by Kent Sterling
The Colts can open up a two-game lead on the Tennessee Titans and three games over the Houston Texans for supremacy in the AFC South. For the Chargers, a loss would drop them to 2-4 – a full four games back of two division rivals because the Kansas City Chiefs and Denver Broncos are the two remaining unbeaten teams in the NFL after six games.
Because the Colts are 4-1 while the Chargers are 2-3, it would stand to reason that the Colts should be favored, and they are, but by a very slim single point. Point spreads don’t necessarily reflect the quality of the two teams but find the equilibrium where the money is split between teams. Ryan Mathews has recovered sufficiently from concussion symptoms that he is expected to play tonight, and that means the Chargers will have a competent running game.
The Colts are the better team, but still aren’t getting national respect because no one has seen them yet. That will change tonight and Sunday night as they welcome Peyton Manning back to the stadium that his handiwork built.
That doesn’t mean tonight is going to be a walkover. The Chargers are very productive offensively under the right circumstances, and it will be the Colts job tonight to make sure those circumstances don’t exist tonight. There is talk about this being a trap game as it is sandwiched between important home games against previously unbeaten opponents. I’m not a fan of the trap game philosophy. The Colts know every game demands equal focus and respect, especially one played in front of the entire country – minus St. Louis and Los Angeles, whose citizens will be watching Game Three of the NLCS.
Here are the five keys for a Colts victory tonight:
- Keep Phillip Rivers from establishing rhythm – Given time, Rivers can be lethal in delivering the football on time and on target. He is very accurate when given time. With no pressure, Rivers has completed 77.9 of his passes this season. Under pressure, that percentage drops to 62.2%. Don’t think that more guys means more success in bringing pressure. When blitzed, Rivers QB rating is a stratospheric 124.4. The Chargers like to spread receivers all over the place, and that makes blitzing difficult. Sending five or six means that at least two receivers are singled, and that is exactly what Rivers loves. Sit back in a two deep zone, and Rivers picks a defense apart. Man up, send four, get pressure, and Rivers is a broken slot machine with endless payouts for the defense.
- Win chess match between Greg Manusky and Ken Whisenhunt – Whisenhunt was the head coach of the Arizona Cardinals when Kurt Warner led them to the Super Bowl XLIII. Rivers is a poor man’s Warner, and Whisenhunt, now the offensive coordinator of the Chargers, knows plenty about how to put Rivers in a position to succeed. Manusky is the defensive coordinator of the Colts, and in 2011 he filled that same role as the DC for the Chargers. He practiced against Rivers every single day for a year before accepting the same job with the Colts. The winner of this matchup will have a lot to do with who wins the game.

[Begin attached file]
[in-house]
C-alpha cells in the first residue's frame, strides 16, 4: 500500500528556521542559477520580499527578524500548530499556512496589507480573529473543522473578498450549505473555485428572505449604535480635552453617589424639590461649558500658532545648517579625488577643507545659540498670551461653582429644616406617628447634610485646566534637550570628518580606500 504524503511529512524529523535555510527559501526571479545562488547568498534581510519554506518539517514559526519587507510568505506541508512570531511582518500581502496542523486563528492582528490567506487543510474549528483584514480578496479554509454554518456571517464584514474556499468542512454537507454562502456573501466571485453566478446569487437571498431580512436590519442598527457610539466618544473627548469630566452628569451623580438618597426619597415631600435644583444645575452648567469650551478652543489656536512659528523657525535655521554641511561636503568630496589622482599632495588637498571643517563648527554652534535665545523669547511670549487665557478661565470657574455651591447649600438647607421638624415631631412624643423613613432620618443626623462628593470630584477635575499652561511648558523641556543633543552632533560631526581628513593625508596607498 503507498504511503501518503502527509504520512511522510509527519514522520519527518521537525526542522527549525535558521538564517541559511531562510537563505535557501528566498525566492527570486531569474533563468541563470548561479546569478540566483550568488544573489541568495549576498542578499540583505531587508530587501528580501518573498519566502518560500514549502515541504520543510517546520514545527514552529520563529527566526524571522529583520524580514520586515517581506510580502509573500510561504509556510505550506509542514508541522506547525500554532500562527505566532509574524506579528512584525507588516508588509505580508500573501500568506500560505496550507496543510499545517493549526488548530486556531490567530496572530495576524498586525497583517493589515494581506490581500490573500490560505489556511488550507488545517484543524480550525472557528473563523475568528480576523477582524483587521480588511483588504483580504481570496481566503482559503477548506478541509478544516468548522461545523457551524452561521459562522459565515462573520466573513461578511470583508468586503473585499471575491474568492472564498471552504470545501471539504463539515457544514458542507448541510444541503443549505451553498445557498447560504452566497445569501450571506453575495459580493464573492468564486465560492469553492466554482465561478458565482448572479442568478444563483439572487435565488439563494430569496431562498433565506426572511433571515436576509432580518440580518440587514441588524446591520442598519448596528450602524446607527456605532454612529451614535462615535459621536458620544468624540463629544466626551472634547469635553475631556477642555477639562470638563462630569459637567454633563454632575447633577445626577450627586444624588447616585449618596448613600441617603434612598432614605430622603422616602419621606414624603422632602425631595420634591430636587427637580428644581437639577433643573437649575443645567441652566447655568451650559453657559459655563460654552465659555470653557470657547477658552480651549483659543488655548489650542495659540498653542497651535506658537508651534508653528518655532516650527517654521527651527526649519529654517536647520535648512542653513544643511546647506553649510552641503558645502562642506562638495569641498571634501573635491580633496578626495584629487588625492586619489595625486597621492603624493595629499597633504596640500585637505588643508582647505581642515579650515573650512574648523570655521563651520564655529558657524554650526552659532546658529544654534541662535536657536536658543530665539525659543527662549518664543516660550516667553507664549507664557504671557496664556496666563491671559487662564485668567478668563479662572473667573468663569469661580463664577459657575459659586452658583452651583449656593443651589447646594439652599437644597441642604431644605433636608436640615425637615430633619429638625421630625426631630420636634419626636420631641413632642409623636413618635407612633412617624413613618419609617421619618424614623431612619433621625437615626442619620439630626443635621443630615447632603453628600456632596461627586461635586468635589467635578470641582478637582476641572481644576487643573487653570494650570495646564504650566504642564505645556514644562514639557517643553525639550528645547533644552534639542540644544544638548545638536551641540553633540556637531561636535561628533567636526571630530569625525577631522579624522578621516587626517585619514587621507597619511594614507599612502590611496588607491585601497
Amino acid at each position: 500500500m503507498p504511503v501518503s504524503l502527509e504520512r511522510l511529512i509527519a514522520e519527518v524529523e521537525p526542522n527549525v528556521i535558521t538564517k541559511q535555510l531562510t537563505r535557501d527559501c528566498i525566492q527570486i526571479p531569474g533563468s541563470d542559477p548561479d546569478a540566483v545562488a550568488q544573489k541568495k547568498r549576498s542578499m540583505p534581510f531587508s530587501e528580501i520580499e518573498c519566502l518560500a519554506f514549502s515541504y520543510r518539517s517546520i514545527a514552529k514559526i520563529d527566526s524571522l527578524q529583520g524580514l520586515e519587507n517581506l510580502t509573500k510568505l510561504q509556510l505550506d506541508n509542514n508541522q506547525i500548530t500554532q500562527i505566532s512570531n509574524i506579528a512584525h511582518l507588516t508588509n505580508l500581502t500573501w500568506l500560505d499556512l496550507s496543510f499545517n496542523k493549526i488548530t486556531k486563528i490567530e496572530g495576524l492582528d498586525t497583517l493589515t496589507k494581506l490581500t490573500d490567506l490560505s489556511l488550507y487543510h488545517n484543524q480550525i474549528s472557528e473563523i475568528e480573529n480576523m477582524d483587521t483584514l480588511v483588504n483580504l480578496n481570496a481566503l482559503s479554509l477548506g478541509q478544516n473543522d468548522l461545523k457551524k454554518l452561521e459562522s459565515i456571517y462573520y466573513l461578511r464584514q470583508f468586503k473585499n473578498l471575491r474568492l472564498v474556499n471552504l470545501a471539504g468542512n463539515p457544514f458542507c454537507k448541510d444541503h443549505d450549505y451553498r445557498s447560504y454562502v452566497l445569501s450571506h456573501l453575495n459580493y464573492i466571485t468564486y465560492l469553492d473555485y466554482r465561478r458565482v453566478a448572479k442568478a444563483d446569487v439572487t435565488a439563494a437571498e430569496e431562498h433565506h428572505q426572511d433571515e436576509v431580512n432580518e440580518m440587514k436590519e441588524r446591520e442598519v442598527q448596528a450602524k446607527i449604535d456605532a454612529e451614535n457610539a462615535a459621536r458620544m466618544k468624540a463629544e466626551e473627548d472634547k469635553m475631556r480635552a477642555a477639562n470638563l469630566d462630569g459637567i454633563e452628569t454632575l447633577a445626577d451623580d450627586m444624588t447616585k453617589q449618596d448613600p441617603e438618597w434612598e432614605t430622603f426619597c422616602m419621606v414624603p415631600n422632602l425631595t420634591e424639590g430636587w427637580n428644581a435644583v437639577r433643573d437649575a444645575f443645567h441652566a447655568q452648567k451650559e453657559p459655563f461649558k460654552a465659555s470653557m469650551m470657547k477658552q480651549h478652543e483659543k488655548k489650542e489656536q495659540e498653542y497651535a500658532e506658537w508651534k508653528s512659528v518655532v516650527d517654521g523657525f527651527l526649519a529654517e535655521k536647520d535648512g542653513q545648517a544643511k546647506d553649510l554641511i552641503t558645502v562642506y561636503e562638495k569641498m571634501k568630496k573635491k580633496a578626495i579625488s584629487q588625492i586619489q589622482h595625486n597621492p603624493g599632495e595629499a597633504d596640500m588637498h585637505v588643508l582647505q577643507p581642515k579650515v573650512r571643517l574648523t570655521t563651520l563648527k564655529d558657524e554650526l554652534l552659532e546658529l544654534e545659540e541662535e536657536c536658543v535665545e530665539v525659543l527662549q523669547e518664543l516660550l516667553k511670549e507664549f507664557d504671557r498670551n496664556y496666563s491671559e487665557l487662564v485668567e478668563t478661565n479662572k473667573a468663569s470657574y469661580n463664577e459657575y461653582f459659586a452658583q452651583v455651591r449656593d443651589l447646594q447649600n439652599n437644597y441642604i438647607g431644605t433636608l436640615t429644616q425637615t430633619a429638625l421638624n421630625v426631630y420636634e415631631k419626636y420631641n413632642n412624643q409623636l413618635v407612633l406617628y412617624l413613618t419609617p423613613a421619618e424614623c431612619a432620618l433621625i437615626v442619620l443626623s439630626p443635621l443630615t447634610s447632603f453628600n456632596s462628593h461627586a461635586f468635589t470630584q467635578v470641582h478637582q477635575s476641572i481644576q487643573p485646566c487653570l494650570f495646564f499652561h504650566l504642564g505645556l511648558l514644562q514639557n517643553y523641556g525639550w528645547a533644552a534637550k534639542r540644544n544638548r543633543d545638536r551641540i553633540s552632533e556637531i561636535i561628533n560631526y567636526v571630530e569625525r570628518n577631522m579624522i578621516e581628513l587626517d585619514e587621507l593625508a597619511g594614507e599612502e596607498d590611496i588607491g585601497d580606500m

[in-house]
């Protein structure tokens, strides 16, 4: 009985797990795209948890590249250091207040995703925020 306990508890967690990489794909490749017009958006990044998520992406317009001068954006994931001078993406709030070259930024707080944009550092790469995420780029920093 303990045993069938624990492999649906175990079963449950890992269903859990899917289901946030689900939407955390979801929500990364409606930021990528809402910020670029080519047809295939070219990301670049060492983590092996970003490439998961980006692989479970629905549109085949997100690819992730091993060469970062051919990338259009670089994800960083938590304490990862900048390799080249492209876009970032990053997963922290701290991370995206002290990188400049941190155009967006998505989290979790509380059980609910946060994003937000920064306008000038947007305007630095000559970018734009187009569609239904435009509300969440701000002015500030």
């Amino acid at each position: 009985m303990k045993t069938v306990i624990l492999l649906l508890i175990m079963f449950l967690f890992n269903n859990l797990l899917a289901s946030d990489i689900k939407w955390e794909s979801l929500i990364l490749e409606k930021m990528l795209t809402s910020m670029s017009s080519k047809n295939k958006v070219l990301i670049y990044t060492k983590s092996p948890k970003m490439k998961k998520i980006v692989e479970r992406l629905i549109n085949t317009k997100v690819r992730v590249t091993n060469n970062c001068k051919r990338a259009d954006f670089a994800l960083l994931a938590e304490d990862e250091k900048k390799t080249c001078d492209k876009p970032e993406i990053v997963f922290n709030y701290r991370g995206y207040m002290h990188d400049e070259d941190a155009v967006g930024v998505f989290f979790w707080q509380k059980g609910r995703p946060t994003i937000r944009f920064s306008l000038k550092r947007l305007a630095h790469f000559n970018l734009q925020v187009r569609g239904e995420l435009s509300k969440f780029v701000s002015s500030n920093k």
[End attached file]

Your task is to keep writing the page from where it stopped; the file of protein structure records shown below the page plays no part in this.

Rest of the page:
- Save a DB for Danny Woodhead – Part of what the Chargers like to do is put athlete Danny Woodhead in a position where a linebacker has the responsibility of covering him one-on-one, and that’s usually a win for Woodhead. Against the Cowboys two weeks ago, again and again Woodhead beat a linebacker in the seam for a gain that moved the chains. Colts coach Chuck Pagano described Trent Richardson as “a rolling ball of butcher knives,” and that works for Woodhead too. He’s little, quick, and easily underestimated. The Colts won’t, but he’s a very difficult matchup.
- Trent Richardson Explodes – The Chargers have allowed 4.9 yards per carry in the five games of the 2013 season. Opposing teams have run for 100 yards or more in four of five games. Virtually the entire defense grades poorly against the run, and despite having Andrew Luck behind center, the Colts like to grind when they can – and against the Chargers it appears they can.
- Hold onto the ball – The Chargers have only generated two turnovers the entire season, while the Colts have pried the ball loose or picked off a pass 10 times. Under duress, Rivers can make a bad decision or two while Luck has been very clean this season, throwing only two to the other guys. Luck should be able to stay clean with Dwight Freeney out for the season with a torn quad, and that means a potential long night for the Chargers.
Teams with a 2-3 record are very dangerous because the statistical probability of qualifying for the playoffs drops off a cliff for those with a 2-4 record. At 3-3, the deal can still be done. This is especially true for a team looking at two 6-0 teams in front of it. The Chargers would be four games in back of the Broncos and Chiefs, and digging out of that hole would be almost impossible for a team without an exceptional player and with a mediocre (at best) defense.
All that said, if I were a betting man, and I’m too high strung to enjoy that action, I would take the Colts -1 for big dollars. Looking at the comparative qualities of the teams, I would make the spread a touchdown in the Colts favor.
Prediction – Colts win 27-17